If your filling needs cooking, e.g. mushrooms, onions, peppers, or the like, prepare that by sautéing the ingredients and setting them aside. You should allow about 1/4 to 1/3 cup of filling for each two eggs.  Your imagination and your taste are the only limitations on what can be used as a filling for your omelette.  Cheese of your choice is always good–add a salad and you’ve a meal right there.  Fresh herbs with tender greens such as spinach can be quickly sautéed with a little butter and/or olive oil and used as a filling.  In the summer, tomatoes, summer squash are possibilities.  Leftover boiled or roasted potatoes or roasted root veggies–certainly.  Even “tough” greens such as kale or chard can be used if precooked. Leftover fish or smoked salmon works well.  Even creamed spinach from the freezer, or just some of the salsa from a jar.  Recycle some of the sausage-potato casserole as omelette filling….

For a flat, folded (or rolled) omelette, I start with two large eggs, add a splash of milk or cream, a pinch of salt, and beat the eggs until yolks and whites are well blended.  I like to beat them with chopsticks or a fork since I don’t want the omelette to puff.

From Cook's Illustrated

French omelette

Using a whisk will incorporate air and those bubbles will expand and give you a somewhat puffy omelette, which I don’t like as well as the thinner, folded or rolled style.  I also prefer not to have my omelettes browned–I want that nice cooked, but still moist style.

For an evenly cooked omelette without spotty browning, you need to preheat your pan thoroughly (5 or 6 minutes) before adding the eggs so that they will cook evenly.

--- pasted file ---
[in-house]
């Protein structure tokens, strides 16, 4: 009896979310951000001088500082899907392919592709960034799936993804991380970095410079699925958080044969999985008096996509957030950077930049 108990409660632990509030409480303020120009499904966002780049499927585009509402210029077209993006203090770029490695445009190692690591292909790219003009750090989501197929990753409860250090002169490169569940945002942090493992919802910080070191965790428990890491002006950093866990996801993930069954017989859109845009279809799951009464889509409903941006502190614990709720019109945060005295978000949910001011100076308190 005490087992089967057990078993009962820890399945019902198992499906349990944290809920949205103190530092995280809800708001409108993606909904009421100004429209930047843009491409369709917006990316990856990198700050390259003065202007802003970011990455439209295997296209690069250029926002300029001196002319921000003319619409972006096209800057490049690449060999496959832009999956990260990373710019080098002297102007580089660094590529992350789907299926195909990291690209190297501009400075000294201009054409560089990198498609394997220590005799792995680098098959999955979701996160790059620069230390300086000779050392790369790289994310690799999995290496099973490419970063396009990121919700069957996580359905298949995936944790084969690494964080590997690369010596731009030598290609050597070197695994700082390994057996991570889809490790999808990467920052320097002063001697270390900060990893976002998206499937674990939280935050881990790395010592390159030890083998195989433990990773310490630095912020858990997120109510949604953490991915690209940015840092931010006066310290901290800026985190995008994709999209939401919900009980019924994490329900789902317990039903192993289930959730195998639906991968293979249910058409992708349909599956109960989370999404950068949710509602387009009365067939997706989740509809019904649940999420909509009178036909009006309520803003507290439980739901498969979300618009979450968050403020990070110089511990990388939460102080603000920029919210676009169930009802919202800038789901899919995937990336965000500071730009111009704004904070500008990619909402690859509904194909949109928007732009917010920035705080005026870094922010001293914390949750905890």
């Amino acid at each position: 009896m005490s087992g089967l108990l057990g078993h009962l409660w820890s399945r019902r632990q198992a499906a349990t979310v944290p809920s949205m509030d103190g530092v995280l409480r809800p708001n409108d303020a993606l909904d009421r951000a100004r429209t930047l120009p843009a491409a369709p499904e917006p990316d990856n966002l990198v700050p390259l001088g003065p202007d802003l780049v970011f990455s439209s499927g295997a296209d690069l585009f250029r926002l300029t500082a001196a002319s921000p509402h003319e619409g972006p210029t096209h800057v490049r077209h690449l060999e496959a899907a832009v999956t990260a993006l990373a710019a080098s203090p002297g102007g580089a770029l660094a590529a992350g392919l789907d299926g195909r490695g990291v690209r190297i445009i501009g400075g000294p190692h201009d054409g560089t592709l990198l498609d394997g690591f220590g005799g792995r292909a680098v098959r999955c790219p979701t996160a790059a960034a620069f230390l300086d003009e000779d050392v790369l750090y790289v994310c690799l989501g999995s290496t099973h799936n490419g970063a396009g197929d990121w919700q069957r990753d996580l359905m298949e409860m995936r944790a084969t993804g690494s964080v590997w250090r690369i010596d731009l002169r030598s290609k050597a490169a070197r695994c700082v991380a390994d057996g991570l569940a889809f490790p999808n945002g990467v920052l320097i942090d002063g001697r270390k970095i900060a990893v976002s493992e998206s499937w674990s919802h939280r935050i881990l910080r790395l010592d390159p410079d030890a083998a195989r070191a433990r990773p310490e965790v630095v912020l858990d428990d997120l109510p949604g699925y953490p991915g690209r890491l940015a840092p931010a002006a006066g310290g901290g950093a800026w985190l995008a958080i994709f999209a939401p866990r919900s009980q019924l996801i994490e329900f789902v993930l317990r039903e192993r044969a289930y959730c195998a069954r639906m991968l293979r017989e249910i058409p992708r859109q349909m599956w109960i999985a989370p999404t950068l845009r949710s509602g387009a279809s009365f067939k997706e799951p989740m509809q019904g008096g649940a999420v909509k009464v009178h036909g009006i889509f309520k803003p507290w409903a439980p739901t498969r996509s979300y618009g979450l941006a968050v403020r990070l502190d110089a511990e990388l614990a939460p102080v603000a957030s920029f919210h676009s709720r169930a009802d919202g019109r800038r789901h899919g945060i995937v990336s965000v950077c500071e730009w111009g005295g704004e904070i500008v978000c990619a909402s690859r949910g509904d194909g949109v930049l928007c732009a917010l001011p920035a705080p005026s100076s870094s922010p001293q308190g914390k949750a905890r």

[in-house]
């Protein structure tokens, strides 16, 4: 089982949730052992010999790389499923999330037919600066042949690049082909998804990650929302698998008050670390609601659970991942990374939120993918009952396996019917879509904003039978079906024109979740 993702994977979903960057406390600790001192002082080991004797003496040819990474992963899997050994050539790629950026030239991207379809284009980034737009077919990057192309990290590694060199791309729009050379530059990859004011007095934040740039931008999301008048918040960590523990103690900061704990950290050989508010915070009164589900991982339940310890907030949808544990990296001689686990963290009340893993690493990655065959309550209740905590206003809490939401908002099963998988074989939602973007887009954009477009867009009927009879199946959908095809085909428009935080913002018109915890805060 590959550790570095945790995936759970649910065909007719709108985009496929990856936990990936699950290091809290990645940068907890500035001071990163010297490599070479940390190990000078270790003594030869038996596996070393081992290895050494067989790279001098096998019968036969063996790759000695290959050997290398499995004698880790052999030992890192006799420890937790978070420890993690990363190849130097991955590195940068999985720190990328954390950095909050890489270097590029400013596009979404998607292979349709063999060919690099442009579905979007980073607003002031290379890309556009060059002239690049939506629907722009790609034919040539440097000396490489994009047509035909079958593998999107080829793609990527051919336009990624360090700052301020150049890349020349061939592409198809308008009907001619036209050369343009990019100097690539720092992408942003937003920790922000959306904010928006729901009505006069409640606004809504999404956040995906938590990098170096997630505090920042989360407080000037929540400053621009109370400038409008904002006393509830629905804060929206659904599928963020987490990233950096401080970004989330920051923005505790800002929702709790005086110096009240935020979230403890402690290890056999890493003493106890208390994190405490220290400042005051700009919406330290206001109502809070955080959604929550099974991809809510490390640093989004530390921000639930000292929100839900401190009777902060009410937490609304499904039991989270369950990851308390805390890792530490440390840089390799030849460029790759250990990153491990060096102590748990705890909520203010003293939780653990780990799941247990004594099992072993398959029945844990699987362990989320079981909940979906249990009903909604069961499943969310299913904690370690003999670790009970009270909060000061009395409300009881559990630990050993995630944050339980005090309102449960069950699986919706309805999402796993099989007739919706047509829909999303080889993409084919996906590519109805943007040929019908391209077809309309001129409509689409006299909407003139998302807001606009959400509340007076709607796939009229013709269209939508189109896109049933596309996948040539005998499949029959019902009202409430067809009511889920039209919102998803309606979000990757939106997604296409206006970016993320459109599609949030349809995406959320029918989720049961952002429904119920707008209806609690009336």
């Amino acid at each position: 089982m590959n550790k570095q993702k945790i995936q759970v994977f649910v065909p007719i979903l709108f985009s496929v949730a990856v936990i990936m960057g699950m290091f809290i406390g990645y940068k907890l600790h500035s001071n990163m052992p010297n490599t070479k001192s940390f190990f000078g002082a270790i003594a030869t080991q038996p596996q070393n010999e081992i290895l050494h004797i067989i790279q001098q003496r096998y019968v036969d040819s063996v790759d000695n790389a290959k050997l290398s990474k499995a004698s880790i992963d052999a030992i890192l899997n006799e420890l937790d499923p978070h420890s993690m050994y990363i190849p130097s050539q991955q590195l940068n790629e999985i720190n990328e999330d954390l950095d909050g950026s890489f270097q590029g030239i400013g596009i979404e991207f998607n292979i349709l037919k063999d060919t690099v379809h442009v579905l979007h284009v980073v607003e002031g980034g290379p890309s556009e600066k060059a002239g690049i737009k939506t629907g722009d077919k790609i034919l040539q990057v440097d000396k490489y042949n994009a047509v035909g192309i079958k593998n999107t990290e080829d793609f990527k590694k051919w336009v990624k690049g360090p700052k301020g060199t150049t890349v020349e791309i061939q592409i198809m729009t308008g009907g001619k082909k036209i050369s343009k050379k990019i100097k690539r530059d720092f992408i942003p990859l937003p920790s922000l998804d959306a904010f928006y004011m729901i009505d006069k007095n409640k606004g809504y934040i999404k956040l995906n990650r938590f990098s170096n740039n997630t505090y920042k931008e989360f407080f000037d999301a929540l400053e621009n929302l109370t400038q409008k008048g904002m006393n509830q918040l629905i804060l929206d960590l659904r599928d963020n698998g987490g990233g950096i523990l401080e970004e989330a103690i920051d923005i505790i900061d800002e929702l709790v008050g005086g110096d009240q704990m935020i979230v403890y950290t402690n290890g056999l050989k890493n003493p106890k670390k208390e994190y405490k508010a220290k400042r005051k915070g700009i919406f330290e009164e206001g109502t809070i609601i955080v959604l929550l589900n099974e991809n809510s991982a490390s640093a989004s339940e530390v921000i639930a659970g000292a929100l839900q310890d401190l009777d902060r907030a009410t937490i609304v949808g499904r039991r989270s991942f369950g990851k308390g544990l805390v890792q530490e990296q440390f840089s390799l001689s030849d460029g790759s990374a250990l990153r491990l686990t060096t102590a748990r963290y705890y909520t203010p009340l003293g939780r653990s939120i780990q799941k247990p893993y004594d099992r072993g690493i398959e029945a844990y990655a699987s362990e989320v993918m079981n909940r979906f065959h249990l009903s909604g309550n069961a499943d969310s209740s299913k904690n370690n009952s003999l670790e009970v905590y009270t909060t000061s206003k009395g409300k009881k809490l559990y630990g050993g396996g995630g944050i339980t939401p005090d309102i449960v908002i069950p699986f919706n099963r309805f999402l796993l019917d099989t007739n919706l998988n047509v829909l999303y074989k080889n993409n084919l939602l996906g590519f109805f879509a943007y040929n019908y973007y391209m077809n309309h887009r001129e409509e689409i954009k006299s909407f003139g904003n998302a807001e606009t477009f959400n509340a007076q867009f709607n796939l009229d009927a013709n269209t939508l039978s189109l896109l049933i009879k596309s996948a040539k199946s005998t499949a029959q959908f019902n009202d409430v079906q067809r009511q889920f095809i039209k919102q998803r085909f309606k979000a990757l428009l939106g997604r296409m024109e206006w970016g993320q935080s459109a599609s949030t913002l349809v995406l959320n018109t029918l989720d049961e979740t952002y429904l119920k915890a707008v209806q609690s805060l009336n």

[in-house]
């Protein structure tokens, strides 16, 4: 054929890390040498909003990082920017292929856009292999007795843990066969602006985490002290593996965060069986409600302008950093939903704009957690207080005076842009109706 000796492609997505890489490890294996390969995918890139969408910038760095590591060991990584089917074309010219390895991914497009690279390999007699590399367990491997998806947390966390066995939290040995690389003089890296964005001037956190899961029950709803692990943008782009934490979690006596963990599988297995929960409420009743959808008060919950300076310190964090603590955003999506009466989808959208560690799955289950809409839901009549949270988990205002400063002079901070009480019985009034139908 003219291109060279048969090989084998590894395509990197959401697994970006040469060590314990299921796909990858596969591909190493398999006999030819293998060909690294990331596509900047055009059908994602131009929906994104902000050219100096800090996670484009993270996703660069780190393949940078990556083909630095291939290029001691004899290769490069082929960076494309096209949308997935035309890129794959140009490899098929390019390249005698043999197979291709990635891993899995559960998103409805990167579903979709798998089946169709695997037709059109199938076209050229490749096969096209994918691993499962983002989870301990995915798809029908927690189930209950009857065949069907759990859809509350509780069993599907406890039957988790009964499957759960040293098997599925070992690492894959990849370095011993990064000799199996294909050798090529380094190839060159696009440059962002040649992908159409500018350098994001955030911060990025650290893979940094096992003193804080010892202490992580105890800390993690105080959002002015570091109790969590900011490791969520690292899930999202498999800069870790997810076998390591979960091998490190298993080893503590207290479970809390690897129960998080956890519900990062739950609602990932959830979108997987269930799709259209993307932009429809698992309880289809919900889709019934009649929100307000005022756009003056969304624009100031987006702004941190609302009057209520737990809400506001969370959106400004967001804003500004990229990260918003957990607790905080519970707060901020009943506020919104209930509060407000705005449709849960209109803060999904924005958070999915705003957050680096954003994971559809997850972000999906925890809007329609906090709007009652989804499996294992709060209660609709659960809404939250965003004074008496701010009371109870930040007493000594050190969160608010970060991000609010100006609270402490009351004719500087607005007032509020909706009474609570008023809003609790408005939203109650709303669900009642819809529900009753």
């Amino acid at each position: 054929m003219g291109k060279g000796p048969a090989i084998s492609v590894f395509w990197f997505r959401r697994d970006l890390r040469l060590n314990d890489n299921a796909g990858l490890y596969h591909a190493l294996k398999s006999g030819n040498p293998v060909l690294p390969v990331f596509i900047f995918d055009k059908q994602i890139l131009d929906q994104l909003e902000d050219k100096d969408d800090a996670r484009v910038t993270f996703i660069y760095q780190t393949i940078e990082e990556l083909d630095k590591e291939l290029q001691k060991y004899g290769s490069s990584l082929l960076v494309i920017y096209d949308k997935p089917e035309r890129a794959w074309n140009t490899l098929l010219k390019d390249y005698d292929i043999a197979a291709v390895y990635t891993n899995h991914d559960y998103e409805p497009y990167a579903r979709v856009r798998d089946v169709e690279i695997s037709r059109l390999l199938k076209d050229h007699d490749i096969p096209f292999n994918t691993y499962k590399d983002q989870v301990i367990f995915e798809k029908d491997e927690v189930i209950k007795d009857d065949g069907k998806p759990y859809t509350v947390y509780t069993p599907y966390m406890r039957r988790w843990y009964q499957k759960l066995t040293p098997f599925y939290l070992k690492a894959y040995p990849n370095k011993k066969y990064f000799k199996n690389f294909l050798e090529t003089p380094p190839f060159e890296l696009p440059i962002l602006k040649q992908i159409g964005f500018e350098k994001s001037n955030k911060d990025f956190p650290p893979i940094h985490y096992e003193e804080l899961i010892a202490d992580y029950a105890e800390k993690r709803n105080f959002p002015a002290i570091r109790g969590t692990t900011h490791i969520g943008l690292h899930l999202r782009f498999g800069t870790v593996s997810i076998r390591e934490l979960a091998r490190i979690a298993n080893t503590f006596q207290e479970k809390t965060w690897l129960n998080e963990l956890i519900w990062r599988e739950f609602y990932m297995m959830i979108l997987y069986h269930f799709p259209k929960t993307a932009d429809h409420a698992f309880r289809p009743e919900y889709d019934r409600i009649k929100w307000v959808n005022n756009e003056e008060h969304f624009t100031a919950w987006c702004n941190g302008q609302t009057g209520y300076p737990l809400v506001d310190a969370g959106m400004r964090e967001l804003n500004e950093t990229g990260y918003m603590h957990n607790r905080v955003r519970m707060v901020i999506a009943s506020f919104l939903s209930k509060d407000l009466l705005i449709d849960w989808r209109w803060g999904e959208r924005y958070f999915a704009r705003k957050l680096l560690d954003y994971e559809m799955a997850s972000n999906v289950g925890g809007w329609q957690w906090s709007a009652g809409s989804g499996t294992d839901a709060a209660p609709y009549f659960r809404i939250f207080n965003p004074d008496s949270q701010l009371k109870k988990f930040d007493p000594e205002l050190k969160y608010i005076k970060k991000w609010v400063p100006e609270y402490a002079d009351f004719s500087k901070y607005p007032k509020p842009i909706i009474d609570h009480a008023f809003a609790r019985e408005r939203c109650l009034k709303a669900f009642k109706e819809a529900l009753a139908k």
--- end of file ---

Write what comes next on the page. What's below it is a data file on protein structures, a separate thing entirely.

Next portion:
Over medium-high heat, add some butter (about 1-1/2 teaspoons).  When the foam subsides, pour in the beaten eggs, and pull the edges as they set toward the center of the pan, allowing unset egg to run to the edge–maybe 30 rule out 45 seconds.

Spread your filling over the surface of the omelette, cover (foil or a plate if you don’t have a lid that fits your frying pan) and remove from the heat for about 60 to 90 seconds to allow the residual heat to finish setting the eggs on the top of the omelette; it should appear moist, but not runny.  If it’s not set enough, return to the heat briefly with the cover still in place.

When cooked to your taste, use the chopsticks or fork to roll or fold the omelette.  I usually simply fold it into thirds, or even in half, rather than rolling it up. Turn out on a plate, and it’s ready to eat.

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Omelettes are ubiquitous…for an interesting survey of variations (including some seen on restaurant menus) see the Wikipedia article on omelettes.  Your taste is your guide to making this a quick, delectable meal.

A son goût!  

Egg basics

In my kitchen, being out of eggs is right up there with being out of onions, garlic, and chocolate!

The egg is packaged by nature to have a long shelf-life–as long as they are treated properly between hen and home.  I want the hen to be treated properly as well so I buy my eggs from the farmers’ market where I know the farmers.  That gives me better eggs–yellower yolks and more omega-3 fatty acids nutritionally, and better flavor.  (Cook’s Illustrated had a blind tasting of eggs with differing levels of omega-3 fatty acids and guess who won?  High omega-e fatty acids did give yolks a richer taste.) Color of the shell has nothing to do with quality of the egg–that has to do with the breed of chicken and how its diet.

The down side of eggs?  Well, there’s Salmonella but a little care is purchasing, storage, and cooking really takes care of that–buying fresh eggs from someone you know is a good start.  Your vendor should have the eggs refrigerated and you should keep them cool until you get to your refrigerator.

Once home, store eggs in the refrigerator, either in the carton or in a closed container.  If your refrigerator has those little plastic dents on the door to hold a dozen eggs, ignore it.  That’s not the place to store eggs for several reasons: it’s not cold and there are frequent temperature changes as you open the door.  Eggs need some protection to avoid moisture loss, and agitation of opening and closing the door can affect texture/consistency of the whites particularly.  You can also store eggs in a closed container to further retard moisture loss, but can accentuate